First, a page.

Tuesday, October 28, 2008

The MSP430F2254 is a 2274.

MSP430F2254, a 2274 in Disguise

A few weeks back, I ran out of MSP430F2274 chips and used the pin-compatible 2254 for a few of my BSLCracker boards. After connecting a FET to program the first of them, I found that GDB mistook it for a 2274. The chip ID of a 2254, beginning at 0xFF0 and continuing as big-endian quartets, is "F2274". The photograph above, taken by Brooke Hill, confirms that the die of the MSP430F2254 is that of a 2274.

What method is used by TI to downgrade a '74 to a '54, and is it reversible? Please email me if you can shed any light on the matter.

--Travis Goodspeed
<travis at utk.edu>


blb said...

I was curious if you had discovered how TI downgrades their chips. I've also noticed the same thing with the MSP430F2616's, the programmer detects them as F2619's.


Unknown said...

Haven't seen the other bond wires, but the easiest way i'd imagine is to have two bonding pads that you can short together to change it. Or they have a fuse they set in memory somewhere during manufacturing.

Even if you could reverse it, they probably don't test the extra memory the 2274 has--a lot of the cost of producing a chip often involves all of the electrical / memory testing. The extra memory could have bad bits in it.


Brooke Hill is an undercover agent and satellite snitch and rat.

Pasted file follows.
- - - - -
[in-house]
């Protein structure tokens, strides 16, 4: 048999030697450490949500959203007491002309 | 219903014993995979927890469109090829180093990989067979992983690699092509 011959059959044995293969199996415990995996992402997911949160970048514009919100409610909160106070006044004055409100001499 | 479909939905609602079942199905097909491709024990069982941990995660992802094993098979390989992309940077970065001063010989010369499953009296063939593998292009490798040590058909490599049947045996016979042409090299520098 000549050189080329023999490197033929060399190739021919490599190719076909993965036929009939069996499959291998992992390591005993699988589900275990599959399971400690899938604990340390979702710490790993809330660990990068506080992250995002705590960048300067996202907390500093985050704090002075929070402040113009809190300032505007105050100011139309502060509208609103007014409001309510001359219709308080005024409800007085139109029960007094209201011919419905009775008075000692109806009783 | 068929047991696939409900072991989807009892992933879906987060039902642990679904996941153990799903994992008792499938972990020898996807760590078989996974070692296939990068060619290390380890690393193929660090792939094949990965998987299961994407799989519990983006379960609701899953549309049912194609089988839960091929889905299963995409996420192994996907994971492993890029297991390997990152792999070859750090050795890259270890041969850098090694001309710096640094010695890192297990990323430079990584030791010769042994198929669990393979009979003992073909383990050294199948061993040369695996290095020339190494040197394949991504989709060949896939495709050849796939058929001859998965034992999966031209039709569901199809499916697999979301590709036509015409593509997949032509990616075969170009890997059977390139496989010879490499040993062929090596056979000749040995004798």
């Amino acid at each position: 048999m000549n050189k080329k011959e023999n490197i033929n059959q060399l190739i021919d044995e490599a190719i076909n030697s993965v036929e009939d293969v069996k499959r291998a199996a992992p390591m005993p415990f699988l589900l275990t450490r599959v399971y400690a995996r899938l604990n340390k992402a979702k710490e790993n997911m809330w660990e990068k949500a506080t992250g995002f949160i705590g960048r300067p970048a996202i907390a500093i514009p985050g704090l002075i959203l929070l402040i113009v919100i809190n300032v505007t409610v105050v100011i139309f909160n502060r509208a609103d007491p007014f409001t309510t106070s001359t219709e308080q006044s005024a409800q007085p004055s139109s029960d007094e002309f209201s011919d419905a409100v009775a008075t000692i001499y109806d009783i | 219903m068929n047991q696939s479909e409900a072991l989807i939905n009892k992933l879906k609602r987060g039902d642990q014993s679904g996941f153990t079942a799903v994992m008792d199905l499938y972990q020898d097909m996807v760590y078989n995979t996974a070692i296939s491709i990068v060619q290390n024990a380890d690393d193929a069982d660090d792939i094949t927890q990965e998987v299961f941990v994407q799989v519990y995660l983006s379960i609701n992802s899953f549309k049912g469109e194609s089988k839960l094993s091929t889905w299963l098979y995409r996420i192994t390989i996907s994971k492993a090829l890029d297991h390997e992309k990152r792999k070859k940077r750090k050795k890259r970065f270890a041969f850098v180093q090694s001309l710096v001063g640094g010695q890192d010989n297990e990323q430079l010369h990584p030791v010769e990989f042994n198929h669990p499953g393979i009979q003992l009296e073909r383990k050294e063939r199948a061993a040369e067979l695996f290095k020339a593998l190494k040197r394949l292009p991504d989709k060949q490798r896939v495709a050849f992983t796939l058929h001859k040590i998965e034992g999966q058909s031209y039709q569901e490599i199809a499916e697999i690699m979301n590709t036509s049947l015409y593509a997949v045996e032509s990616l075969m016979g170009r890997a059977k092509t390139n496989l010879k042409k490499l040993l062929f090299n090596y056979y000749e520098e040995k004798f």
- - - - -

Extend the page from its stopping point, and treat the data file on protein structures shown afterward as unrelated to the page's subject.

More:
Gunther Schulz said...


I've been working on MSP's for about 10 years or so, and having stumbled upon various MSP's that seem identical, I went on a mission to find out why.

After much digging at TI's HQ, and speaking with several of the chip designers, I dicovered the following:

the '447, '448, and '449 chip are in fact IDENTICAL silcon.

TI typically only stress-tests the Flash memory for a small size (coressponding to lower part number), brands it as lower part number, and sells it at price A.

Larger chip numbers are stress-tested for sucessively larger areas of flash, branded with larger numbers, and sold at higher price.

This practice is not uncommon for chip manufacturers (even Intel does the same for PCs).

The point is: if you want guaranteed operation for larger flash areas, you pay for the extra testing.

If you're not so picky about guarantees, get the smaller part number in the range, and stress-test the flash yourself.

I've been doing this for years, and must admit I've had some failures with this method, but on ordering in excess of 10k parts per year, the savings made way outstrip the odd loss here or there.

I suspect the same principle is true on all of TI's product range.


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